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A network that evolves with the city


A network that evolves with the city

As a facilitator and partner in the development of Brussels, Sibelga contributes to improving the quality of life in the capital.

Towards a public lighting network that serves the community better

Intelligent remote-controlled lights, dimming, LEDs… In 2021, Sibelga continued to modernise the municipal public lighting network in Brussels. The gradual integration of these new technologies offers concrete advantages both for the management of the network and for all users and citizens of Brussels.

“Thanks to dimming, we can reduce the intensity of the luminaires by 30% to 50%, luminaire by luminaire. This makes it possible to selectively reduce the lighting when the light is shining on a house, for example. In addition, dimming generates energy savings,” explains Serge Lamborelle, head of the Public Lighting department at Sibelga.

As for the remote-controlled luminaires, they allow for better detection and management of breakdowns. By the end of 2021, the number of light points equipped with remote controllers had risen to 7,200. “We are beginning to reach a sufficiently representative number to be able to measure the benefits,” says Serge Lamborelle.

Finally, at the end of 2021, the Brussels municipal network will have about 6,700 LED lights, or 7.6% of the network. “LED technology also allows for energy savings of around 20% compared to energy-saving bulbs (corresponding to the majority of our installations) and can save up to 40% compared to older, more energy-intensive installations. The new lights we install are now equipped with LEDs,” says Serge Lamborelle. Their deployment could accelerate in the coming years.

Brussels mostly served by rich gas

The conversion to rich gas is continuing in Brussels. As a reminder, the Brussels network, until now supplied with poor natural gas from the Netherlands, must adapt to a gas with a higher calorific value from other countries. Indeed, the Netherlands has announced the end of its natural gas exports by 2030.

After a first phase involving 51,000 customers in 2020, no less than 273,000 customers were to switch to rich gas in 2021. “This was a real challenge, because it represents more than half of Brussels,” says Alan Lespineux, LH Conversion Project Manager at Sibelga. As in 2020, everything went well and no problems were reported.

Jette, Ganshoren, Laeken, Neder-over-Heembeek, Haren, Schaerbeek, Sint-Joost, Evere, Anderlecht, Sint-Gillis and Brussels-City have now joined the list of municipalities connected to rich gas. There are still 187,000 customers to be converted by 2022, after which Brussels will be fully supplied with rich natural gas.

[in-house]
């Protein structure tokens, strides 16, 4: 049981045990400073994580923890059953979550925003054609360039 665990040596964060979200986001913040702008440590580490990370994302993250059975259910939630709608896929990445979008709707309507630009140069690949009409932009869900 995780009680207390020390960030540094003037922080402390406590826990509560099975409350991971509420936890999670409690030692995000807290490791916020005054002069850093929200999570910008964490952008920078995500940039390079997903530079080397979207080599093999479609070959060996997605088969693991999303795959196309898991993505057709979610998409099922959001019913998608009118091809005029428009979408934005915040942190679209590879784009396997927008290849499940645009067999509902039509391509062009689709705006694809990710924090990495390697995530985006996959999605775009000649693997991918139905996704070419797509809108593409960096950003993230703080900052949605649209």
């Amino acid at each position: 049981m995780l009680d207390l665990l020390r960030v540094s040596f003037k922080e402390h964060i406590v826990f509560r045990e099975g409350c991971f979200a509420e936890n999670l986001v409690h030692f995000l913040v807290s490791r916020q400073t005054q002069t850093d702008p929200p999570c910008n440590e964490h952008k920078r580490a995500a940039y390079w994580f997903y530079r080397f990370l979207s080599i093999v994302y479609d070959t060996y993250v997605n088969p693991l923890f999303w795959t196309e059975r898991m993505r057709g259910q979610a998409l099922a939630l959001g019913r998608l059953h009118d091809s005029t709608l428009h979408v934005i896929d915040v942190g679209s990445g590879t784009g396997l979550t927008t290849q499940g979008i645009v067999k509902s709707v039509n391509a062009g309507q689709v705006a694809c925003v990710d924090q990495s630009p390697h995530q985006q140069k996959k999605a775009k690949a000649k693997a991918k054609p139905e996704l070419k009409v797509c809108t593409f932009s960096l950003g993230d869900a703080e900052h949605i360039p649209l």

Building sites for the capital’s evolution

Every year, Sibelga carries out several hundred worksites in the 19 Brussels municipalities. Some of these projects are for the planned renewal of installations, while others are in response to requests linked to the urban development of Brussels and the improvement of the quality of life of its inhabitants.

For example, on the Boulevard du Jardin Botanique, a medium-pressure gas pipe was moved 120 meters during the summer of 2021. This work was carried out at the request of the Region, to allow for the planting of trees as part of the development of bicycle paths. “We regularly carry out worksites of this type, to make room for development projects,” explains Ronny Van Lint, foreman of the site. “For this project, we had a specific deadline to meet: it had to be finished by July 21, the national holiday.

In Anderlecht, the Quai de Biestebroeck is a neighborhood that is undergoing a major revival, following the authorities’ desire to revitalize the area around the canal. At the end of August, Sibelga extended the gas and electricity network to supply the new Brussels Beer Project brewery. “We took advantage of this work to install ducts for the public lighting in preparation for future developments,” says Alexandre Mievis, foreman.

In addition, several electricity cable replacement projects are an opportunity to convert sections of the network to 400 volts, instead of the 230 volts that is the majority on the network. “400 volts allows us to carry more power on the same section of cable, which will be interesting for the deployment of charging stations for electric vehicles,” explains Thomas Sterling, who as a project manager has followed several network renewal projects in Jette. The most important of these took place on Avenue Odon Warland in Jette. Sibelga laid some 1,700 meters of electric cable and made 93 electricity connections.